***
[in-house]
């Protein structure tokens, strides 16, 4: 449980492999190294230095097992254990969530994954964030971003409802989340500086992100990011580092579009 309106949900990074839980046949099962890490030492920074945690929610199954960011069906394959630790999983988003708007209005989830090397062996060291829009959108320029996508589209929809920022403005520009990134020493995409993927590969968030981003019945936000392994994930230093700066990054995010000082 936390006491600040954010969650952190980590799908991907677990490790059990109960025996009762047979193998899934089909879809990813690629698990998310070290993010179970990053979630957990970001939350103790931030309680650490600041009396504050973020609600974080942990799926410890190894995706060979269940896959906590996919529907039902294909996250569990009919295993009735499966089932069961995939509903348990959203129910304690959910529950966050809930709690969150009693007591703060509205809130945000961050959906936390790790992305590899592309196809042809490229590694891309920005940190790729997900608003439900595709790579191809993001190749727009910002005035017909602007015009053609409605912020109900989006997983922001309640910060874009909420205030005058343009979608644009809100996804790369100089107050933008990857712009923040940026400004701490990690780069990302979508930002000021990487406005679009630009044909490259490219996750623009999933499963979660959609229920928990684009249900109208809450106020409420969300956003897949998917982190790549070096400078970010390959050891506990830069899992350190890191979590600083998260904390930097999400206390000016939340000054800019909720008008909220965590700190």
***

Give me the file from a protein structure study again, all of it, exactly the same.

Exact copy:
[in-house]
């Protein structure tokens, strides 16, 4: 449980492999190294230095097992254990969530994954964030971003409802989340500086992100990011580092579009 309106949900990074839980046949099962890490030492920074945690929610199954960011069906394959630790999983988003708007209005989830090397062996060291829009959108320029996508589209929809920022403005520009990134020493995409993927590969968030981003019945936000392994994930230093700066990054995010000082 936390006491600040954010969650952190980590799908991907677990490790059990109960025996009762047979193998899934089909879809990813690629698990998310070290993010179970990053979630957990970001939350103790931030309680650490600041009396504050973020609600974080942990799926410890190894995706060979269940896959906590996919529907039902294909996250569990009919295993009735499966089932069961995939509903348990959203129910304690959910529950966050809930709690969150009693007591703060509205809130945000961050959906936390790790992305590899592309196809042809490229590694891309920005940190790729997900608003439900595709790579191809993001190749727009910002005035017909602007015009053609409605912020109900989006997983922001309640910060874009909420205030005058343009979608644009809100996804790369100089107050933008990857712009923040940026400004701490990690780069990302979508930002000021990487406005679009630009044909490259490219996750623009999933499963979660959609229920928990684009249900109208809450106020409420969300956003897949998917982190790549070096400078970010390959050891506990830069899992350190890191979590600083998260904390930097999400206390000016939340000054800019909720008008909220965590700190």